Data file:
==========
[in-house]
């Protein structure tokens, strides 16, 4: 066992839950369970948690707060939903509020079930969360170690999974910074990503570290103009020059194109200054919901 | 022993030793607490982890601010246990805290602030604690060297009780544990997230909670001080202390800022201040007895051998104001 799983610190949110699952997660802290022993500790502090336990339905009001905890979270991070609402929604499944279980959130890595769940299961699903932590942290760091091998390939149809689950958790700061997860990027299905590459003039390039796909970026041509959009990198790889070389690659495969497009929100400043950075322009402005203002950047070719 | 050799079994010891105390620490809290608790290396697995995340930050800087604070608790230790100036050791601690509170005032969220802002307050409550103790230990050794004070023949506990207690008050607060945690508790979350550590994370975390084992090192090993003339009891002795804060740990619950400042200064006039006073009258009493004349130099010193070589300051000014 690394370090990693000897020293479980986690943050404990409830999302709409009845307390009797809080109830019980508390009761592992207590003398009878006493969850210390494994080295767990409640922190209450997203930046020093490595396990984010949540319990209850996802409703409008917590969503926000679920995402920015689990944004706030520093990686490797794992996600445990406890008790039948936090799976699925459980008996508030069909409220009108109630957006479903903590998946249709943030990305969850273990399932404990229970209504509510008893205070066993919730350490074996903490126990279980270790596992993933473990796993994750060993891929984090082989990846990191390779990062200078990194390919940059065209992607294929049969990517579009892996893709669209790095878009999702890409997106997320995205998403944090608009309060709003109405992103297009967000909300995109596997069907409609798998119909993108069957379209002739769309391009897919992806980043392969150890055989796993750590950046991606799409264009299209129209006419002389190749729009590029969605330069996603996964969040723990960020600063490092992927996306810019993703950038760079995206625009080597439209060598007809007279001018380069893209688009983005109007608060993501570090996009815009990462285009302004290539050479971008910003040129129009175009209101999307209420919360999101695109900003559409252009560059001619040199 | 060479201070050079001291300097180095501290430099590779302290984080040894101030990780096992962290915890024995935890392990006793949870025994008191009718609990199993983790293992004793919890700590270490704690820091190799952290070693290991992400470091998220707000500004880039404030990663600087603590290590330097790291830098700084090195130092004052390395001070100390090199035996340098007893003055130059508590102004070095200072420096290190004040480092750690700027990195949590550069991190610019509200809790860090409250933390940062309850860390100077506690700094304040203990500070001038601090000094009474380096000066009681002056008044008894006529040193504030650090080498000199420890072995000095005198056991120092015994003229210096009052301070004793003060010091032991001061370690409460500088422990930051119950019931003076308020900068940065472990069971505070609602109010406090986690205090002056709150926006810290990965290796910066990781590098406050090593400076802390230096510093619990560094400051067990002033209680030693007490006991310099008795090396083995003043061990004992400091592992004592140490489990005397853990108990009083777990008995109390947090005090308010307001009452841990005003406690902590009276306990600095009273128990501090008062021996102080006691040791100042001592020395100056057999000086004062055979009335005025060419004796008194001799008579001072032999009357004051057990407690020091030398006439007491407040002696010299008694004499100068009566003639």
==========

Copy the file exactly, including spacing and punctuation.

[in-house]
């Protein structure tokens, strides 16, 4: 066992839950369970948690707060939903509020079930969360170690999974910074990503570290103009020059194109200054919901 | 022993030793607490982890601010246990805290602030604690060297009780544990997230909670001080202390800022201040007895051998104001 799983610190949110699952997660802290022993500790502090336990339905009001905890979270991070609402929604499944279980959130890595769940299961699903932590942290760091091998390939149809689950958790700061997860990027299905590459003039390039796909970026041509959009990198790889070389690659495969497009929100400043950075322009402005203002950047070719 | 050799079994010891105390620490809290608790290396697995995340930050800087604070608790230790100036050791601690509170005032969220802002307050409550103790230990050794004070023949506990207690008050607060945690508790979350550590994370975390084992090192090993003339009891002795804060740990619950400042200064006039006073009258009493004349130099010193070589300051000014 690394370090990693000897020293479980986690943050404990409830999302709409009845307390009797809080109830019980508390009761592992207590003398009878006493969850210390494994080295767990409640922190209450997203930046020093490595396990984010949540319990209850996802409703409008917590969503926000679920995402920015689990944004706030520093990686490797794992996600445990406890008790039948936090799976699925459980008996508030069909409220009108109630957006479903903590998946249709943030990305969850273990399932404990229970209504509510008893205070066993919730350490074996903490126990279980270790596992993933473990796993994750060993891929984090082989990846990191390779990062200078990194390919940059065209992607294929049969990517579009892996893709669209790095878009999702890409997106997320995205998403944090608009309060709003109405992103297009967000909300995109596997069907409609798998119909993108069957379209002739769309391009897919992806980043392969150890055989796993750590950046991606799409264009299209129209006419002389190749729009590029969605330069996603996964969040723990960020600063490092992927996306810019993703950038760079995206625009080597439209060598007809007279001018380069893209688009983005109007608060993501570090996009815009990462285009302004290539050479971008910003040129129009175009209101999307209420919360999101695109900003559409252009560059001619040199 | 060479201070050079001291300097180095501290430099590779302290984080040894101030990780096992962290915890024995935890392990006793949870025994008191009718609990199993983790293992004793919890700590270490704690820091190799952290070693290991992400470091998220707000500004880039404030990663600087603590290590330097790291830098700084090195130092004052390395001070100390090199035996340098007893003055130059508590102004070095200072420096290190004040480092750690700027990195949590550069991190610019509200809790860090409250933390940062309850860390100077506690700094304040203990500070001038601090000094009474380096000066009681002056008044008894006529040193504030650090080498000199420890072995000095005198056991120092015994003229210096009052301070004793003060010091032991001061370690409460500088422990930051119950019931003076308020900068940065472990069971505070609602109010406090986690205090002056709150926006810290990965290796910066990781590098406050090593400076802390230096510093619990560094400051067990002033209680030693007490006991310099008795090396083995003043061990004992400091592992004592140490489990005397853990108990009083777990008995109390947090005090308010307001009452841990005003406690902590009276306990600095009273128990501090008062021996102080006691040791100042001592020395100056057999000086004062055979009335005025060419004796008194001799008579001072032999009357004051057990407690020091030398006439007491407040002696010299008694004499100068009566003639």